Critiques of Capitalism
Darwin and Moral Criticisms
“Survival of the fittest.” This commonly recognizable phrase has been the root of Capitalism, a system that pits individuals against each other for profit and reward. Capitalism is about struggle, competition, and those who are strongest survive. Some claim that these concepts are derived from evolution, stating that it’s human nature to be competitive and that the strongest survive.
Now, most people attribute survival of the fittest to Charles Darwin — a man famous for his science of evolution — but in actuality, it was Herbert Spencer who said it first. However, that’s not the only misconception about the phrase.
The Darwinian justification for Capitalism is false. How does evolution work? It occurs through genetic modifications. A photon strikes and alters the genetic code; this introduces variations in a species. The variations that produce a desirable trait are then worked into the species. Darwin stated that evolution is a matter of natural selection.
In essence, evolution is not about struggle or competition. Rather, it’s about chance genetic modifications, some of which make a species better suited to its environment. People who call upon Darwin for justification of Capitalism have fundamentally misunderstood his message and the nature of evolution, particularly as it pertains to the success of a species. “Survival of the fittest” isn’t about struggle or competition, it’s about chance occurrences that made some better suited than others.
Key takeaway: Capitalism was built, in part, on the notion of “survival of the fittest” and an idea of human nature based on evolution that we now know to be a false interpretation of Darwin’s thinking. We should’ve been more careful when calling upon biological sciences to construct and justify an economic system.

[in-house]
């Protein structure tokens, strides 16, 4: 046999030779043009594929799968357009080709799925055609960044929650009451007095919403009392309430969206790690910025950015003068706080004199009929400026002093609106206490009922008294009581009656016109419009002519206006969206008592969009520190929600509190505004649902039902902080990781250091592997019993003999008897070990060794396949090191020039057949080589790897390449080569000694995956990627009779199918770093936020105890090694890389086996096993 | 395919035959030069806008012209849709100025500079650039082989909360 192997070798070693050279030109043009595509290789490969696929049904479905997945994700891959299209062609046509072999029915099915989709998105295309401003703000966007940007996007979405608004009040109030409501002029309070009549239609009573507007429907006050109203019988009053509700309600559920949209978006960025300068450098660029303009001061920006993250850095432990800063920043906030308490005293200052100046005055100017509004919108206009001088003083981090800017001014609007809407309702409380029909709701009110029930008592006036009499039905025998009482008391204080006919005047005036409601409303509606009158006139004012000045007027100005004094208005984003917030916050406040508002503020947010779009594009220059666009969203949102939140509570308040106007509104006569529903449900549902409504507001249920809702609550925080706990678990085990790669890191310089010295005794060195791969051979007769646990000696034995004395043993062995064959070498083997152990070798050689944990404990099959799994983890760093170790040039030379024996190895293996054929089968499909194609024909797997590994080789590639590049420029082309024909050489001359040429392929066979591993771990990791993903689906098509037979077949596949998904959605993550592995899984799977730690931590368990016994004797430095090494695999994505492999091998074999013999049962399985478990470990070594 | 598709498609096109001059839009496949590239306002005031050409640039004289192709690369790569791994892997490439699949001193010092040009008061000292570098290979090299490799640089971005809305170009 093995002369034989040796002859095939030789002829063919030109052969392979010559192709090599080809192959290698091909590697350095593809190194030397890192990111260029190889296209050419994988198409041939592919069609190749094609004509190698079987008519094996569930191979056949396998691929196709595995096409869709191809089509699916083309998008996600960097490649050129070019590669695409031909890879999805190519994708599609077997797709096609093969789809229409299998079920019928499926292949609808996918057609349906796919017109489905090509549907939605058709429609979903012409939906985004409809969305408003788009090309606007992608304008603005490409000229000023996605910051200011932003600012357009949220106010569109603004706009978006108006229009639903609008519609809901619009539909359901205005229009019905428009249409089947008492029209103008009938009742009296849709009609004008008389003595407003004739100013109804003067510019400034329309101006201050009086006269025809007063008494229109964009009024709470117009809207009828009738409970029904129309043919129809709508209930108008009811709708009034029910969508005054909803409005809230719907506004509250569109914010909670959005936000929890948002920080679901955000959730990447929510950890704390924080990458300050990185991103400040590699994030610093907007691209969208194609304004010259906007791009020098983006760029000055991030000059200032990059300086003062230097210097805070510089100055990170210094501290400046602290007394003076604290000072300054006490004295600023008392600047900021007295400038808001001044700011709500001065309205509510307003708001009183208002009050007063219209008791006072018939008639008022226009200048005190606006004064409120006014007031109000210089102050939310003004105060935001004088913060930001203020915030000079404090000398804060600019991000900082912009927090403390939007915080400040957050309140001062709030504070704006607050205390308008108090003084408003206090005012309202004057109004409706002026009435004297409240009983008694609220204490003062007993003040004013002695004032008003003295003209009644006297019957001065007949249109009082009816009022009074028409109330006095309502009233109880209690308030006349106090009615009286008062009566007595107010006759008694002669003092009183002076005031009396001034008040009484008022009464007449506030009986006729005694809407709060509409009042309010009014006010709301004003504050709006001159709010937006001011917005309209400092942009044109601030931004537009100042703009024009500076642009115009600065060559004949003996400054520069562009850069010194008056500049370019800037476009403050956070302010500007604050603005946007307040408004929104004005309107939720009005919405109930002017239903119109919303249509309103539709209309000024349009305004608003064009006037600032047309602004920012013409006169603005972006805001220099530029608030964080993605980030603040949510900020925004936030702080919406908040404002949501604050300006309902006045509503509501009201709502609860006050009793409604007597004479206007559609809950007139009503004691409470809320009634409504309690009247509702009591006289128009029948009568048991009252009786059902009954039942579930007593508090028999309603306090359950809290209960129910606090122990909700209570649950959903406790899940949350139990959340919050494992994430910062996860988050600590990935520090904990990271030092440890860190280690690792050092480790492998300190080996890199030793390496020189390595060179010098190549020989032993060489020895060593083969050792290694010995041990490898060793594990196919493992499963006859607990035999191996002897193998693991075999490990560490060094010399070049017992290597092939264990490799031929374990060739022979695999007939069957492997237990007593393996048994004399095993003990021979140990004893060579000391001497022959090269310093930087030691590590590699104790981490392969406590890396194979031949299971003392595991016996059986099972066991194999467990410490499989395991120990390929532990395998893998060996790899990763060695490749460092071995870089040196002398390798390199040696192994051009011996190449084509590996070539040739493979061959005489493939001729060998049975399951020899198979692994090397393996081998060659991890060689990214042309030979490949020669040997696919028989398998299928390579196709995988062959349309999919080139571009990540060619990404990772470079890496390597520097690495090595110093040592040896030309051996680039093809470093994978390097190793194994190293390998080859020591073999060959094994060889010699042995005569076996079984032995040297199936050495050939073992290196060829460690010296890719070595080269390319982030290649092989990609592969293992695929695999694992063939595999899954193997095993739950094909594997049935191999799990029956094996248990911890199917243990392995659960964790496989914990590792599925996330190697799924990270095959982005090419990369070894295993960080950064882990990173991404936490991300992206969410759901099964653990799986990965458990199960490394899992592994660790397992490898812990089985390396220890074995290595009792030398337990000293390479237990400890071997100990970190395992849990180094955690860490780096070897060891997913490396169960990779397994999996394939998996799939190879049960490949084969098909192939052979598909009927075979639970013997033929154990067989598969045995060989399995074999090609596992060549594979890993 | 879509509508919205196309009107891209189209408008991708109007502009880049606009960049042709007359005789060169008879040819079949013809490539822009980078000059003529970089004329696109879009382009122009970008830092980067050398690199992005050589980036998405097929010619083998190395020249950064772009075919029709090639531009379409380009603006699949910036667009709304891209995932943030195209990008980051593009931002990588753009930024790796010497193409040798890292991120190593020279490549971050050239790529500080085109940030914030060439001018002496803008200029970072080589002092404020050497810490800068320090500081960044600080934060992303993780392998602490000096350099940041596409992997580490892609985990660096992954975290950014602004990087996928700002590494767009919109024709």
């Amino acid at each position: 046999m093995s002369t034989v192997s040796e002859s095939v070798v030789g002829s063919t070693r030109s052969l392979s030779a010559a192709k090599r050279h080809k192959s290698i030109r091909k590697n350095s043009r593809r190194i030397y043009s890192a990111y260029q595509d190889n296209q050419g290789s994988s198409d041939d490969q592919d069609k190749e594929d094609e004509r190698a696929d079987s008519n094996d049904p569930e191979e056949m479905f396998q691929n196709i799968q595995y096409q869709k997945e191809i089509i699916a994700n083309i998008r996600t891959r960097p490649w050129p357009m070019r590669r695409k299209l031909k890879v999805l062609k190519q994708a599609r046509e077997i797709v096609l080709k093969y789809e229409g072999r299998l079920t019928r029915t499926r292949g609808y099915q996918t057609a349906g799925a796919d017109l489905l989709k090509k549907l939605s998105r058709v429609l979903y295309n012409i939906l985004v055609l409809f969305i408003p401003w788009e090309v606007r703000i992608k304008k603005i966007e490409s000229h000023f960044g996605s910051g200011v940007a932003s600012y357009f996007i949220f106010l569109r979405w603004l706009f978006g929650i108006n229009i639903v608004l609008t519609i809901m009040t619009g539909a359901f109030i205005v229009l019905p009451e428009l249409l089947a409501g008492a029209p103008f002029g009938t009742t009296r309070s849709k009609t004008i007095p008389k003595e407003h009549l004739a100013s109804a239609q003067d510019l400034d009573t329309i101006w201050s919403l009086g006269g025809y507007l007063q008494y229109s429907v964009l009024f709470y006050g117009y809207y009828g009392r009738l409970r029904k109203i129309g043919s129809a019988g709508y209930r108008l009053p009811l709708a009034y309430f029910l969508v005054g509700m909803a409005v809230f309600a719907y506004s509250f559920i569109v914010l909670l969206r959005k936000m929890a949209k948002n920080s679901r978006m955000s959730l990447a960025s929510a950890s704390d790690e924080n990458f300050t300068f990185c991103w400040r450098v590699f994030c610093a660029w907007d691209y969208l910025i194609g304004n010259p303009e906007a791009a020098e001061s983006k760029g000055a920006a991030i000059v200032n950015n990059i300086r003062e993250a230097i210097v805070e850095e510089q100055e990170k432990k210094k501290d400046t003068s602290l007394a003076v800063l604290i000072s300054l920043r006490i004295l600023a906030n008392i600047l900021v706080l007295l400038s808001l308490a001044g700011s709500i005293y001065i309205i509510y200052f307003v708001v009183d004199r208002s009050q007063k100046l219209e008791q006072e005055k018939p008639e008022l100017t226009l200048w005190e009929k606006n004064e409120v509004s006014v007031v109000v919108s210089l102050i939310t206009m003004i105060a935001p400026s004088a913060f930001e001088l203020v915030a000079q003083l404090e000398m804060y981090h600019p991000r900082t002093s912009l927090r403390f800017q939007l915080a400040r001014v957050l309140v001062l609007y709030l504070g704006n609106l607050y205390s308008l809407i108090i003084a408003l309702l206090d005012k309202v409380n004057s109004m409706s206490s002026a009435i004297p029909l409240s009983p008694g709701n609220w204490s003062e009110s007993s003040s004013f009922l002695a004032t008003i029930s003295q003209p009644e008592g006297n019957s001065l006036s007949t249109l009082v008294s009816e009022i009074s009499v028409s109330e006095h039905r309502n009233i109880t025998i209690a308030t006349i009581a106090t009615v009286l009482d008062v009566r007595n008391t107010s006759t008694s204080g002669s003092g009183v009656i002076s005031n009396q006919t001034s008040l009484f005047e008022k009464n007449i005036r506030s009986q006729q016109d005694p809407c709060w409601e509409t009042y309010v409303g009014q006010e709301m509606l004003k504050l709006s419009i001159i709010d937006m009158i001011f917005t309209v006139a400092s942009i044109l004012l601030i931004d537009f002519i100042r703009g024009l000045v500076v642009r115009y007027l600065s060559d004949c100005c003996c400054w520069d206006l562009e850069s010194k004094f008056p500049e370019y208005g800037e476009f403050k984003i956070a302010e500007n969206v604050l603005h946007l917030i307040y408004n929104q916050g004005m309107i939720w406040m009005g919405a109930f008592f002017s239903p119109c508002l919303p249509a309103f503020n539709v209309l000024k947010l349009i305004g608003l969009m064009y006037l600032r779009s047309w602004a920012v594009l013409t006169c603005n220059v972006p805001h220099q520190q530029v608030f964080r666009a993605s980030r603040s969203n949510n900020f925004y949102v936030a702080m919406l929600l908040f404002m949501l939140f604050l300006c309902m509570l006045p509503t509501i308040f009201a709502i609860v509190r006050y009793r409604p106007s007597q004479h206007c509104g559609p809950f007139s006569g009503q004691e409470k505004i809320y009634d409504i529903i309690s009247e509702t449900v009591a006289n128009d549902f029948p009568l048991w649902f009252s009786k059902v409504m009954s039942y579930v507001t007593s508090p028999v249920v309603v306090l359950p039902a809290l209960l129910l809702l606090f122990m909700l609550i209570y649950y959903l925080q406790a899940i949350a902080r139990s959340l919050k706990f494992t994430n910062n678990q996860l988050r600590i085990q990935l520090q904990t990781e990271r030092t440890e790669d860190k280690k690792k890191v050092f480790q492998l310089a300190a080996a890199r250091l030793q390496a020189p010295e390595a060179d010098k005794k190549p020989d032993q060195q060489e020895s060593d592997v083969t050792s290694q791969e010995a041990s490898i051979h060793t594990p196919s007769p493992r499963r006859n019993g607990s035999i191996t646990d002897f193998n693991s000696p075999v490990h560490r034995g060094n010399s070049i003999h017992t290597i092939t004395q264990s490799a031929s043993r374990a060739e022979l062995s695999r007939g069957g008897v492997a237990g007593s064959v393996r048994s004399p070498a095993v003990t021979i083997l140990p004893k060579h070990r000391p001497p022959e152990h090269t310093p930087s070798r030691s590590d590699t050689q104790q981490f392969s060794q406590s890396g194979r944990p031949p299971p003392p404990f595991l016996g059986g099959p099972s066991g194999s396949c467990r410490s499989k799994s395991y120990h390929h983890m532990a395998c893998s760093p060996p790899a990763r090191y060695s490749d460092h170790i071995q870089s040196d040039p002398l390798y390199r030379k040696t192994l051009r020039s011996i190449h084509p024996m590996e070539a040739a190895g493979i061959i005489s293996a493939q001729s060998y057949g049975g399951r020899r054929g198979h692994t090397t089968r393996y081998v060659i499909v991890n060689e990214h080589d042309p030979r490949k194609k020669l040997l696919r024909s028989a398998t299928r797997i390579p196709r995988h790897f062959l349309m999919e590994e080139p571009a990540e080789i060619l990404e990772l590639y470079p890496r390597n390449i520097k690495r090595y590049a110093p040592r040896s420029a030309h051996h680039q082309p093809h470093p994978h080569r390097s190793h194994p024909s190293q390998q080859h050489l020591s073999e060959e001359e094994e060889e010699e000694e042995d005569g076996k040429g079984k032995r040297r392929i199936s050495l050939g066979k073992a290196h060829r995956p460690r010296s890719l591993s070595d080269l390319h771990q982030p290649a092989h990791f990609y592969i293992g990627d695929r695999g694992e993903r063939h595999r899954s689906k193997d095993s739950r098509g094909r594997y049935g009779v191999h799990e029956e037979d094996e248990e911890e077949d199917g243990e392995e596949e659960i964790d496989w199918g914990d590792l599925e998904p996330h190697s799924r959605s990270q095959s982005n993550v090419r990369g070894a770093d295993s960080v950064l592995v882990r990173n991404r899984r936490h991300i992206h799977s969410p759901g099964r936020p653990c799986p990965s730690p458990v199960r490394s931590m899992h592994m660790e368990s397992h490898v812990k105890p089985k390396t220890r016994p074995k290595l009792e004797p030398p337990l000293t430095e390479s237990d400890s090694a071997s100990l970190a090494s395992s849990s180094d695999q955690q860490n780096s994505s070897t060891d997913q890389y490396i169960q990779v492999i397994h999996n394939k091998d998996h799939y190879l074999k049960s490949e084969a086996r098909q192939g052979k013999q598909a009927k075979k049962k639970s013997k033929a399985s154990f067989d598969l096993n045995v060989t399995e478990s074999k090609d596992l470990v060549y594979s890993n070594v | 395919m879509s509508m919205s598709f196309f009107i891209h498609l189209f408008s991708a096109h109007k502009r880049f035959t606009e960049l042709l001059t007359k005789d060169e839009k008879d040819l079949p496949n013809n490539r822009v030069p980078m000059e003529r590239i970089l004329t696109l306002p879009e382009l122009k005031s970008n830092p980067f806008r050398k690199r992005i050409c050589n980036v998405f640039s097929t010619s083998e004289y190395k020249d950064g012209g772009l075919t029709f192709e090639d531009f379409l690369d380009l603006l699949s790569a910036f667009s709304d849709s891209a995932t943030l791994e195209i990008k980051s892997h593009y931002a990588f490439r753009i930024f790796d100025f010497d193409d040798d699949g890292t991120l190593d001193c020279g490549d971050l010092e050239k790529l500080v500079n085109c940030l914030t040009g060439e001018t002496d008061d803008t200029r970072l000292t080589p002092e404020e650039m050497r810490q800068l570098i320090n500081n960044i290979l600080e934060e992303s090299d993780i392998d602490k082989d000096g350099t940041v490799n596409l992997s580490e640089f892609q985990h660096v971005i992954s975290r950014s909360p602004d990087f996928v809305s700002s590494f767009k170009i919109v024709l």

In addition to Capitalism being built upon a false interpretation of a great scientific thinker, the economic system also has intrinsic moral failings. Presently, we as a human species have the ability to supply ourselves with the material needs of existence, e.g., food and housing. However, Capitalism judges us based on our ability to pay for those material needs.
Therefore, under Capitalism, we deny those who need the fundaments of existence not because of scarcity but because they cannot afford it. It raises the morality of a Capitalist system. We are responsible for letting our fellow citizens, members of our community, starve or die because we judge them on the ability to pay for material needs. While advances in science and technology continue to solve the material challenges of our world, we must acknowledge that Capitalist systems continually deny people in poverty the very right to existence simply because they cannot afford the means to live.
Is it time for a change? Here’s the Millennial perspective.
A Spring 2016 poll from the Institute of Politics at Harvard University revealed that a majority, 51%, of young adults between ages 18 and 29 now disapprove of Capitalism; 42% said they support it.
“The word ‘capitalism’ doesn’t mean what it used to,” said Zach Lustbader, a senior at Harvard involved in conducting the poll, which was published Monday. For those who grew up during the Cold War, capitalism meant freedom from the Soviet Union and other totalitarian regimes. For those who grew up more recently, capitalism has meant a financial crisis from which the global economy still hasn’t completely recovered. — The Washington Post
Acknowledging my bias: I’m a Millennial, born in 1995. Like many of my peers, the housing market crash of 2007 redefined the lifestyle of our families. We grew up in an era of never-ending international war and domestic economic hardship. This has produced the sharing economy where Millennials are opting to share services rather than own them. Prime example: Millennials have the fewest vehicles of any generation; ride-sharing services like Uber and Lyft have made vehicles and transportation accessible, even without the ownership of those vehicles. I acknowledge that the innovations leading to the sharing economy were made possible by Capitalism, but the need for those innovations was necessary because of Capitalism through the painful economic environment it created.
Key takeaway: Millennials are disenchanted with Capitalism as the ruling economic system. However, Socialism doesn’t appear to be in favor either. Until we can figure out a new economic system in line with our values and our priorities, we will continue to transform markets and disrupt the system; let the sharing economy serve as an example.